September 27, 2013
THE PEOPLE OF THE STATE OF NEW YORK, RESPONDENT,
JUSTIN MCCUTCHEON, DEFENDANT-APPELLANT.
Appeal from a judgment of the Supreme Court, Erie County (Deborah A. Haendiges, J.), rendered November 17, 2011. The judgment convicted defendant, upon a nonjury verdict, of attempted burglary in the second degree and criminal mischief in the third degree.
THE LEGAL AID BUREAU OF BUFFALO, INC., BUFFALO (SHERRY A. CHASE OF COUNSEL), FOR DEFENDANT-APPELLANT.
FRANK A. SEDITA, III, DISTRICT ATTORNEY, BUFFALO (JAMES R. GARDNER OF COUNSEL), FOR RESPONDENT.
PRESENT: SCUDDER, P.J., SMITH, CENTRA, FAHEY, AND PERADOTTO, JJ.
It is hereby ORDERED that the judgment so appealed from is unanimously affirmed.
Memorandum: On appeal from a judgment convicting him upon a nonjury verdict of, inter alia, attempted burglary in the second degree (Penal Law §§ 110.00, 140.25 ), defendant contends that he was denied effective assistance of counsel because his then-girlfriend and the mother of his child, who was also the complainant and a key prosecution witness, paid his attorney's fees. We reject that contention. Because defendant apprised Supreme Court of the potential conflict of interest, we agree with defendant that the court "had a duty... to conduct an inquiry to ascertain, on the record, whether [defendant] had an awareness of the potential risks involved in his continued representation by the attorney and had knowingly chosen to continue such representation' " (People v Conte, 71 A.D.3d 1448, 1449, quoting People v Lombardo, 61 N.Y.2d 97, 102; see People v Carncross, 14 N.Y.3d 319, 327). Although the court failed to conduct that inquiry, we nevertheless conclude that defendant was not denied effective assistance of counsel inasmuch as he failed to show "that the conduct of his defense was in fact affected by the operation of the conflict of interest, or that the conflict operated on the representation" (People v Weeks, 15 A.D.3d 845, 847, lv denied 4 N.Y.3d 892 [internal quotation marks omitted]; see People v Sanchez, 21 N.Y.3d 216, 223; People v Hurlbert, 81 A.D.3d 1430, 1431, lv denied 16 N.Y.3d 896). Indeed, the record establishes that defense counsel thoroughly cross-examined the witness and elicited testimony concerning her criminal history and drug use, as well as her admission that she never saw defendant attempt to enter the house. Further, defense counsel introduced complainant's letters to defendant, in which she stated that she loved defendant and wanted him home with her and their child.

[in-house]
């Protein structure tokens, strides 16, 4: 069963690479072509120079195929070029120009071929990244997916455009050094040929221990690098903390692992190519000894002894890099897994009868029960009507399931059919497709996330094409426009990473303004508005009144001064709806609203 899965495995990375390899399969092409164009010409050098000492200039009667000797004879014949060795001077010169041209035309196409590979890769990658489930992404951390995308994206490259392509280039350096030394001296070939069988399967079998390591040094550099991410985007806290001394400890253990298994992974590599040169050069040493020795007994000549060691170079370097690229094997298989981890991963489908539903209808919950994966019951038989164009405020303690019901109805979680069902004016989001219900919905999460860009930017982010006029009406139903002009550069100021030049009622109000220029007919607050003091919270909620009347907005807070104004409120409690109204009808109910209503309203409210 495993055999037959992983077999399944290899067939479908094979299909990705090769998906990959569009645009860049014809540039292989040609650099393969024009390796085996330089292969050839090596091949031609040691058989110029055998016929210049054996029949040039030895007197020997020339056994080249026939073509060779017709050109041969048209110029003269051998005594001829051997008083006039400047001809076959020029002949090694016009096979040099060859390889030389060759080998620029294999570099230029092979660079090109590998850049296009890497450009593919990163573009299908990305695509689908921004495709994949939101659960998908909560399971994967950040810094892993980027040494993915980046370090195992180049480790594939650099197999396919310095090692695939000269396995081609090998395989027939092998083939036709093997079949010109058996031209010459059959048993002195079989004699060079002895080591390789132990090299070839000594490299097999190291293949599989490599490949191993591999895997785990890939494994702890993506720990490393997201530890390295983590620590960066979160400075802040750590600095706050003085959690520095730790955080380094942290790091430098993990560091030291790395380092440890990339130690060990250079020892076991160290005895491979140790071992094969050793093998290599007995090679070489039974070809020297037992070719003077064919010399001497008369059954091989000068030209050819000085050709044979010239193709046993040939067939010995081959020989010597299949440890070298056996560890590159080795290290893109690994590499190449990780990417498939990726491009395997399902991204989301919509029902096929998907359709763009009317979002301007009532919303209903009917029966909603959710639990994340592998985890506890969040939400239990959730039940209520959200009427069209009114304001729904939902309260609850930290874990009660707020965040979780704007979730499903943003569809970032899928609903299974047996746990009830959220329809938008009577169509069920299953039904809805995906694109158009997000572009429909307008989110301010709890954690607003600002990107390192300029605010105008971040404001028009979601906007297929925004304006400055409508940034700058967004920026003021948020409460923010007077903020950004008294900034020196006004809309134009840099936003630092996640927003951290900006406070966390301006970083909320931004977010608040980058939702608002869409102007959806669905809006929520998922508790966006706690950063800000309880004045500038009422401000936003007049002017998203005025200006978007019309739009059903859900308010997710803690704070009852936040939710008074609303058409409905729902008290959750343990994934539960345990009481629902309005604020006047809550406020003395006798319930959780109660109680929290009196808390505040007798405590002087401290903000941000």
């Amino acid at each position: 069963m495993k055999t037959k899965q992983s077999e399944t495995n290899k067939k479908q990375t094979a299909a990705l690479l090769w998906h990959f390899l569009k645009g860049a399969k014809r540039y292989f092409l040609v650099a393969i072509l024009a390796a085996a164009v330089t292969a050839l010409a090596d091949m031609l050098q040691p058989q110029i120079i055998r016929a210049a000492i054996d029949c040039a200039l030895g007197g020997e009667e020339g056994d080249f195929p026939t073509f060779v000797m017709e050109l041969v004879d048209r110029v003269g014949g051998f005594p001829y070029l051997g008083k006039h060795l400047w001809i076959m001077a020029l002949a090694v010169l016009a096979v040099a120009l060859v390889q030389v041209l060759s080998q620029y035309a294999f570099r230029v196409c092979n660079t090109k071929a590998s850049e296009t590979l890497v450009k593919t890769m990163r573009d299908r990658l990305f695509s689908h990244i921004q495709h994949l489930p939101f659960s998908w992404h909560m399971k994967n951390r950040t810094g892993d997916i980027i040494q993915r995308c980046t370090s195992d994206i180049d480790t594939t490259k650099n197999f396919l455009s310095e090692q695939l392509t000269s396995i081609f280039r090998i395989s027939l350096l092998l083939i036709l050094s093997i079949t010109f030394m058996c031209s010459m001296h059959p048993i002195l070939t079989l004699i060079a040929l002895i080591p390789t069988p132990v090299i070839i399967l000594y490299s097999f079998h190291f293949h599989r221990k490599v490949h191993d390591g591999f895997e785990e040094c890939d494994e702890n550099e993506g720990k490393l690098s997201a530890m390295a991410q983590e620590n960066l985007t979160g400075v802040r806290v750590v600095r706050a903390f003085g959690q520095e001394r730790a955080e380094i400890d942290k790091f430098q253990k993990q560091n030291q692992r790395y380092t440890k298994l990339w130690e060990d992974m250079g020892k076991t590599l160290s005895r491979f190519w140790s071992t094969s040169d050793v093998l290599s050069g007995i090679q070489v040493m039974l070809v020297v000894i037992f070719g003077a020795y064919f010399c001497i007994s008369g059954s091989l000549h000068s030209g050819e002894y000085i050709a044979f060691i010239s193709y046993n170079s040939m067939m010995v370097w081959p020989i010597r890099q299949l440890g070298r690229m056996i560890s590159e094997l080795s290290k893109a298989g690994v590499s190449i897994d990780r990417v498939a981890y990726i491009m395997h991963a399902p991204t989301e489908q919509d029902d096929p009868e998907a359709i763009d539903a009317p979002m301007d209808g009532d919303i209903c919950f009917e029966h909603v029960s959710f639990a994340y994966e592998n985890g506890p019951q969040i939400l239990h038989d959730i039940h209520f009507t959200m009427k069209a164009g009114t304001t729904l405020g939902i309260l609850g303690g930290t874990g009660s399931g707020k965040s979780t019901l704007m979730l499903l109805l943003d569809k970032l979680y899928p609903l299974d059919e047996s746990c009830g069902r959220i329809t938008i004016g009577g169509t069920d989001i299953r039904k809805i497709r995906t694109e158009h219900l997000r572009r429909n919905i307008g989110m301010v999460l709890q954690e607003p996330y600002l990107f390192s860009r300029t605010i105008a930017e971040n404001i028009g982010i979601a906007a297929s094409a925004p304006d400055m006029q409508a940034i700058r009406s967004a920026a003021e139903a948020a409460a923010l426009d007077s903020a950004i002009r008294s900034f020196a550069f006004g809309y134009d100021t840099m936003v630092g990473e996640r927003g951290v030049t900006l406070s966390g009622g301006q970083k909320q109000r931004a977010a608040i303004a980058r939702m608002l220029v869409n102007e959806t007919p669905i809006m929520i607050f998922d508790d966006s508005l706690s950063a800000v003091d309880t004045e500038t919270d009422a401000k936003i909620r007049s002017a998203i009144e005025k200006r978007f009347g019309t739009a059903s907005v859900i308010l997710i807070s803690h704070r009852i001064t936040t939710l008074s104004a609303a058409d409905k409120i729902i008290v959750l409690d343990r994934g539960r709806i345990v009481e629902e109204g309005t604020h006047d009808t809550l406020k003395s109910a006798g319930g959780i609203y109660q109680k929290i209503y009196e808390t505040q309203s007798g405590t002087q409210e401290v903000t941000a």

Contrary to defendant's further contention, the sentence is not unduly harsh or severe.